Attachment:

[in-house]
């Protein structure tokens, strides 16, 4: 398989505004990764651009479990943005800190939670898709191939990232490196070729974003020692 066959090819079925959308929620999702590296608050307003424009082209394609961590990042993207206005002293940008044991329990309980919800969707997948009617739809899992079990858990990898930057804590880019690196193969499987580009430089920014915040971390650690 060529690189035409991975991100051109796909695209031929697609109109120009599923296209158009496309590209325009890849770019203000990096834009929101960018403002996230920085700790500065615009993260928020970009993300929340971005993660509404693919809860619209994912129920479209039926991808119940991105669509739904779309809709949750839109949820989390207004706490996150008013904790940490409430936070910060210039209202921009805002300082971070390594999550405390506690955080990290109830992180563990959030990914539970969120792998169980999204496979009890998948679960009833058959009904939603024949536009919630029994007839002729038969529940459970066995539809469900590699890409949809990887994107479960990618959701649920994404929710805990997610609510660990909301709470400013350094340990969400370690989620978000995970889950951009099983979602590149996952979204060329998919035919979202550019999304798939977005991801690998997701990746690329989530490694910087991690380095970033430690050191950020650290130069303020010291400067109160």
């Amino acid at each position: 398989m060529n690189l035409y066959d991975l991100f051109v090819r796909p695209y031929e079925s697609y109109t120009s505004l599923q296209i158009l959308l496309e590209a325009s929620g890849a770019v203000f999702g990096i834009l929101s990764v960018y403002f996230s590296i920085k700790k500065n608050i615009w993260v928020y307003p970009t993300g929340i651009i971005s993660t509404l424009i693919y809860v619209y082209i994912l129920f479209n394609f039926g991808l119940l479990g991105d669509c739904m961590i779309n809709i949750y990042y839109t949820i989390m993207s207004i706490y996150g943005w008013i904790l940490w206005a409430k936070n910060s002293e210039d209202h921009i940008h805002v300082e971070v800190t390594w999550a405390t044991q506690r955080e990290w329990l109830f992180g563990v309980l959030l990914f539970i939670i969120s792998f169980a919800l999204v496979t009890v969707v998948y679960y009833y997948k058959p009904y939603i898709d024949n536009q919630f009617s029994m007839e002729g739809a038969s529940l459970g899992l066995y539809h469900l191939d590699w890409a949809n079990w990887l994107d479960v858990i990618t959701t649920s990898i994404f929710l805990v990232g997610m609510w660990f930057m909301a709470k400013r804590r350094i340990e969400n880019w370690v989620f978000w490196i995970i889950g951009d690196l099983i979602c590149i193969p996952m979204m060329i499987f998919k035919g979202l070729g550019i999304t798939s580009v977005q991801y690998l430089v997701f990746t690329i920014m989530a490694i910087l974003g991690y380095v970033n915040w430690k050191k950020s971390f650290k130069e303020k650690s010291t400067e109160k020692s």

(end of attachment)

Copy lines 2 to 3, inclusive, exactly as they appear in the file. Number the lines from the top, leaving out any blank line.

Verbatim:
């Protein structure tokens, strides 16, 4: 398989505004990764651009479990943005800190939670898709191939990232490196070729974003020692 066959090819079925959308929620999702590296608050307003424009082209394609961590990042993207206005002293940008044991329990309980919800969707997948009617739809899992079990858990990898930057804590880019690196193969499987580009430089920014915040971390650690 060529690189035409991975991100051109796909695209031929697609109109120009599923296209158009496309590209325009890849770019203000990096834009929101960018403002996230920085700790500065615009993260928020970009993300929340971005993660509404693919809860619209994912129920479209039926991808119940991105669509739904779309809709949750839109949820989390207004706490996150008013904790940490409430936070910060210039209202921009805002300082971070390594999550405390506690955080990290109830992180563990959030990914539970969120792998169980999204496979009890998948679960009833058959009904939603024949536009919630029994007839002729038969529940459970066995539809469900590699890409949809990887994107479960990618959701649920994404929710805990997610609510660990909301709470400013350094340990969400370690989620978000995970889950951009099983979602590149996952979204060329998919035919979202550019999304798939977005991801690998997701990746690329989530490694910087991690380095970033430690050191950020650290130069303020010291400067109160």
């Amino acid at each position: 398989m060529n690189l035409y066959d991975l991100f051109v090819r796909p695209y031929e079925s697609y109109t120009s505004l599923q296209i158009l959308l496309e590209a325009s929620g890849a770019v203000f999702g990096i834009l929101s990764v960018y403002f996230s590296i920085k700790k500065n608050i615009w993260v928020y307003p970009t993300g929340i651009i971005s993660t509404l424009i693919y809860v619209y082209i994912l129920f479209n394609f039926g991808l119940l479990g991105d669509c739904m961590i779309n809709i949750y990042y839109t949820i989390m993207s207004i706490y996150g943005w008013i904790l940490w206005a409430k936070n910060s002293e210039d209202h921009i940008h805002v300082e971070v800190t390594w999550a405390t044991q506690r955080e990290w329990l109830f992180g563990v309980l959030l990914f539970i939670i969120s792998f169980a919800l999204v496979t009890v969707v998948y679960y009833y997948k058959p009904y939603i898709d024949n536009q919630f009617s029994m007839e002729g739809a038969s529940l459970g899992l066995y539809h469900l191939d590699w890409a949809n079990w990887l994107d479960v858990i990618t959701t649920s990898i994404f929710l805990v990232g997610m609510w660990f930057m909301a709470k400013r804590r350094i340990e969400n880019w370690v989620f978000w490196i995970i889950g951009d690196l099983i979602c590149i193969p996952m979204m060329i499987f998919k035919g979202l070729g550019i999304t798939s580009v977005q991801y690998l430089v997701f990746t690329i920014m989530a490694i910087l974003g991690y380095v970033n915040w430690k050191k950020s971390f650290k130069e303020k650690s010291t400067e109160k020692s």